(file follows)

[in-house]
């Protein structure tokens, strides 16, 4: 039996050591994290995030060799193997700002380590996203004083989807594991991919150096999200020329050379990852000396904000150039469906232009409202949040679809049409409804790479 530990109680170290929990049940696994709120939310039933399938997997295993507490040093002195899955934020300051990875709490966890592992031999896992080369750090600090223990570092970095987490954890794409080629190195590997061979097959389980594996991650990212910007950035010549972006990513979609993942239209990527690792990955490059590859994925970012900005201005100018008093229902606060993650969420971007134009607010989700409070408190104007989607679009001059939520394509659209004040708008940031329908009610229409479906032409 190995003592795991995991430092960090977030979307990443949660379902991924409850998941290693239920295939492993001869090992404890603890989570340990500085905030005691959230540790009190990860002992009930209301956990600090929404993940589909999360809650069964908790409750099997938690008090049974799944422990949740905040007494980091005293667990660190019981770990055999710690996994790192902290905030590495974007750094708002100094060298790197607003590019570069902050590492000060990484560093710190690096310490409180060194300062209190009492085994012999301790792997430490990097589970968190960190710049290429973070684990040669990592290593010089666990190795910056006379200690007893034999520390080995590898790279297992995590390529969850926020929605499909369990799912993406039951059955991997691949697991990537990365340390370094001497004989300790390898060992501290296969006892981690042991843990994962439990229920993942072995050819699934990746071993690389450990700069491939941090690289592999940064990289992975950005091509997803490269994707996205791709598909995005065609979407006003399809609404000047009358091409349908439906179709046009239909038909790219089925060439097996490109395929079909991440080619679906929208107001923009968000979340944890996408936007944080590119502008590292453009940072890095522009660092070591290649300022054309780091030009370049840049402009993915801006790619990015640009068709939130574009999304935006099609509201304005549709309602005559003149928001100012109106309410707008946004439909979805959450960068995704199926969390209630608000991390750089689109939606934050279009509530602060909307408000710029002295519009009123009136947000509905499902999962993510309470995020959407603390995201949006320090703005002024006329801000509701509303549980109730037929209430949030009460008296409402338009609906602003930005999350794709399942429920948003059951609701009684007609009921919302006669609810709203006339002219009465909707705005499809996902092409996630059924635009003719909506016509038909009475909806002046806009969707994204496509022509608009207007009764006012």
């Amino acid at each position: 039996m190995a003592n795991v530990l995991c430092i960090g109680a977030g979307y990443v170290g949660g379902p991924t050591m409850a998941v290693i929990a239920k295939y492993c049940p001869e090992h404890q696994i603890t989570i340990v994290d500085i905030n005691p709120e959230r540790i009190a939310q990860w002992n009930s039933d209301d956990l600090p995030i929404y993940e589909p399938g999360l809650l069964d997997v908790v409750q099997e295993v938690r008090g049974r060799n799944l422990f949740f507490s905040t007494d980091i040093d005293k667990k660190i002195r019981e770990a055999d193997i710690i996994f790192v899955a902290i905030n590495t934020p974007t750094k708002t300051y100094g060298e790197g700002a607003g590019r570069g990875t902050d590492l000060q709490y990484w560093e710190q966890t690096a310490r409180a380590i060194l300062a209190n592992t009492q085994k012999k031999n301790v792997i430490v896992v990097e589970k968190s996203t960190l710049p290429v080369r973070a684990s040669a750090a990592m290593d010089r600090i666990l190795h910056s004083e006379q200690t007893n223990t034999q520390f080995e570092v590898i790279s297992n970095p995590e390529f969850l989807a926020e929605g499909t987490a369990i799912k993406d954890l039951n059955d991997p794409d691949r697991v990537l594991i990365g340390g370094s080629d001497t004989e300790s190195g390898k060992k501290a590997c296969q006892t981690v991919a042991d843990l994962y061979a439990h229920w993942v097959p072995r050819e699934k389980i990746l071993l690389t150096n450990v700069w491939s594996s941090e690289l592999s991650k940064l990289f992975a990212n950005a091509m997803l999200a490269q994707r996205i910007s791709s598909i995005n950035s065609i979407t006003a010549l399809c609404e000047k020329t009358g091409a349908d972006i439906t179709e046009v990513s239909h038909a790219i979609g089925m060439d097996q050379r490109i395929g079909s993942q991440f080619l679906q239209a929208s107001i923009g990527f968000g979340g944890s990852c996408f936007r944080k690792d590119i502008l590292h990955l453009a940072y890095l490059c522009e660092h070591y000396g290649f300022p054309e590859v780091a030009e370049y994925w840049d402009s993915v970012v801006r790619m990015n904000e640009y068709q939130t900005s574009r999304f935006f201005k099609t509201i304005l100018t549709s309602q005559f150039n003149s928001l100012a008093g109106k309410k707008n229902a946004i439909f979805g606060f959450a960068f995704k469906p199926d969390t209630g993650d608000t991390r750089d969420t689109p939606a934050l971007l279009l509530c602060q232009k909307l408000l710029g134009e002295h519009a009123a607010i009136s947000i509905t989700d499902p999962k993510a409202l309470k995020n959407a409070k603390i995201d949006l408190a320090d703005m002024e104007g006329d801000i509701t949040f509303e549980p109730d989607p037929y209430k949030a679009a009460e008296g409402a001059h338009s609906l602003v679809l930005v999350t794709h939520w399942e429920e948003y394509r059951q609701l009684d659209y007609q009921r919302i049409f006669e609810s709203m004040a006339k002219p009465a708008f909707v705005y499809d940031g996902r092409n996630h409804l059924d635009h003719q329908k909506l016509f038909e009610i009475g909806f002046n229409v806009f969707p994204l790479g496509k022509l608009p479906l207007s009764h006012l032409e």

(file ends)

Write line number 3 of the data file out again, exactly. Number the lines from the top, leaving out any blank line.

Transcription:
């Amino acid at each position: 039996m190995a003592n795991v530990l995991c430092i960090g109680a977030g979307y990443v170290g949660g379902p991924t050591m409850a998941v290693i929990a239920k295939y492993c049940p001869e090992h404890q696994i603890t989570i340990v994290d500085i905030n005691p709120e959230r540790i009190a939310q990860w002992n009930s039933d209301d956990l600090p995030i929404y993940e589909p399938g999360l809650l069964d997997v908790v409750q099997e295993v938690r008090g049974r060799n799944l422990f949740f507490s905040t007494d980091i040093d005293k667990k660190i002195r019981e770990a055999d193997i710690i996994f790192v899955a902290i905030n590495t934020p974007t750094k708002t300051y100094g060298e790197g700002a607003g590019r570069g990875t902050d590492l000060q709490y990484w560093e710190q966890t690096a310490r409180a380590i060194l300062a209190n592992t009492q085994k012999k031999n301790v792997i430490v896992v990097e589970k968190s996203t960190l710049p290429v080369r973070a684990s040669a750090a990592m290593d010089r600090i666990l190795h910056s004083e006379q200690t007893n223990t034999q520390f080995e570092v590898i790279s297992n970095p995590e390529f969850l989807a926020e929605g499909t987490a369990i799912k993406d954890l039951n059955d991997p794409d691949r697991v990537l594991i990365g340390g370094s080629d001497t004989e300790s190195g390898k060992k501290a590997c296969q006892t981690v991919a042991d843990l994962y061979a439990h229920w993942v097959p072995r050819e699934k389980i990746l071993l690389t150096n450990v700069w491939s594996s941090e690289l592999s991650k940064l990289f992975a990212n950005a091509m997803l999200a490269q994707r996205i910007s791709s598909i995005n950035s065609i979407t006003a010549l399809c609404e000047k020329t009358g091409a349908d972006i439906t179709e046009v990513s239909h038909a790219i979609g089925m060439d097996q050379r490109i395929g079909s993942q991440f080619l679906q239209a929208s107001i923009g990527f968000g979340g944890s990852c996408f936007r944080k690792d590119i502008l590292h990955l453009a940072y890095l490059c522009e660092h070591y000396g290649f300022p054309e590859v780091a030009e370049y994925w840049d402009s993915v970012v801006r790619m990015n904000e640009y068709q939130t900005s574009r999304f935006f201005k099609t509201i304005l100018t549709s309602q005559f150039n003149s928001l100012a008093g109106k309410k707008n229902a946004i439909f979805g606060f959450a960068f995704k469906p199926d969390t209630g993650d608000t991390r750089d969420t689109p939606a934050l971007l279009l509530c602060q232009k909307l408000l710029g134009e002295h519009a009123a607010i009136s947000i509905t989700d499902p999962k993510a409202l309470k995020n959407a409070k603390i995201d949006l408190a320090d703005m002024e104007g006329d801000i509701t949040f509303e549980p109730d989607p037929y209430k949030a679009a009460e008296g409402a001059h338009s609906l602003v679809l930005v999350t794709h939520w399942e429920e948003y394509r059951q609701l009684d659209y007609q009921r919302i049409f006669e609810s709203m004040a006339k002219p009465a708008f909707v705005y499809d940031g996902r092409n996630h409804l059924d635009h003719q329908k909506l016509f038909e009610i009475g909806f002046n229409v806009f969707p994204l790479g496509k022509l608009p479906l207007s009764h006012l032409e």